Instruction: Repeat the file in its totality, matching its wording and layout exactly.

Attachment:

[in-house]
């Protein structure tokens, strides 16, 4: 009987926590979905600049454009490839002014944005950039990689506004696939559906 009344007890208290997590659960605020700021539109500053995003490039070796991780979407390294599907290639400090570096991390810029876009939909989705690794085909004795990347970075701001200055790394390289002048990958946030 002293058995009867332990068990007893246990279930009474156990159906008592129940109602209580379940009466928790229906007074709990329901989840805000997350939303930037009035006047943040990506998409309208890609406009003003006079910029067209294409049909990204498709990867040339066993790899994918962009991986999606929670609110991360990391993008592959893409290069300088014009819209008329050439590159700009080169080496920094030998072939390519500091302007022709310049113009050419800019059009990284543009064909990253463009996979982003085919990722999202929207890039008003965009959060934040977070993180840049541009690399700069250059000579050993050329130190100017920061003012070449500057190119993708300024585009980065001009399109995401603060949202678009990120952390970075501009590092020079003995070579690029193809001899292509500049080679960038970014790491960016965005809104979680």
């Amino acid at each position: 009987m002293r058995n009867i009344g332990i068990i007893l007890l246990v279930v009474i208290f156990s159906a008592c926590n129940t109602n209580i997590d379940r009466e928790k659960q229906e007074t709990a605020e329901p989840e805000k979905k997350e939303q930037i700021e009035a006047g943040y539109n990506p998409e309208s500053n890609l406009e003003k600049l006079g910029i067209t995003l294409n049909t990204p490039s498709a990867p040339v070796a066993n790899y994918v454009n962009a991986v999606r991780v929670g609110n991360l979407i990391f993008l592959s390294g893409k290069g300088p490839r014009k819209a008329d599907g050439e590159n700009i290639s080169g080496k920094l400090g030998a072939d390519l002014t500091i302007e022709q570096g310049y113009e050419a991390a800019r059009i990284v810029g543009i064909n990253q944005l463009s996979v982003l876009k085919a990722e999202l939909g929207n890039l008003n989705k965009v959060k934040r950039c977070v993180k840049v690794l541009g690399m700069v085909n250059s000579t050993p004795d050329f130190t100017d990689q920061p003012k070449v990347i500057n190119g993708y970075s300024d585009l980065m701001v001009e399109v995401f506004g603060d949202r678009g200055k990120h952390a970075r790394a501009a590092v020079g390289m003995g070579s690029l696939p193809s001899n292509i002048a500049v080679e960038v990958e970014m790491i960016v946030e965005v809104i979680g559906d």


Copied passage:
[in-house]
């Protein structure tokens, strides 16, 4: 009987926590979905600049454009490839002014944005950039990689506004696939559906 009344007890208290997590659960605020700021539109500053995003490039070796991780979407390294599907290639400090570096991390810029876009939909989705690794085909004795990347970075701001200055790394390289002048990958946030 002293058995009867332990068990007893246990279930009474156990159906008592129940109602209580379940009466928790229906007074709990329901989840805000997350939303930037009035006047943040990506998409309208890609406009003003006079910029067209294409049909990204498709990867040339066993790899994918962009991986999606929670609110991360990391993008592959893409290069300088014009819209008329050439590159700009080169080496920094030998072939390519500091302007022709310049113009050419800019059009990284543009064909990253463009996979982003085919990722999202929207890039008003965009959060934040977070993180840049541009690399700069250059000579050993050329130190100017920061003012070449500057190119993708300024585009980065001009399109995401603060949202678009990120952390970075501009590092020079003995070579690029193809001899292509500049080679960038970014790491960016965005809104979680």
């Amino acid at each position: 009987m002293r058995n009867i009344g332990i068990i007893l007890l246990v279930v009474i208290f156990s159906a008592c926590n129940t109602n209580i997590d379940r009466e928790k659960q229906e007074t709990a605020e329901p989840e805000k979905k997350e939303q930037i700021e009035a006047g943040y539109n990506p998409e309208s500053n890609l406009e003003k600049l006079g910029i067209t995003l294409n049909t990204p490039s498709a990867p040339v070796a066993n790899y994918v454009n962009a991986v999606r991780v929670g609110n991360l979407i990391f993008l592959s390294g893409k290069g300088p490839r014009k819209a008329d599907g050439e590159n700009i290639s080169g080496k920094l400090g030998a072939d390519l002014t500091i302007e022709q570096g310049y113009e050419a991390a800019r059009i990284v810029g543009i064909n990253q944005l463009s996979v982003l876009k085919a990722e999202l939909g929207n890039l008003n989705k965009v959060k934040r950039c977070v993180k840049v690794l541009g690399m700069v085909n250059s000579t050993p004795d050329f130190t100017d990689q920061p003012k070449v990347i500057n190119g993708y970075s300024d585009l980065m701001v001009e399109v995401f506004g603060d949202r678009g200055k990120h952390a970075r790394a501009a590092v020079g390289m003995g070579s690029l696939p193809s001899n292509i002048a500049v080679e960038v990958e970014m790491i960016v946030e965005v809104i979680g559906d």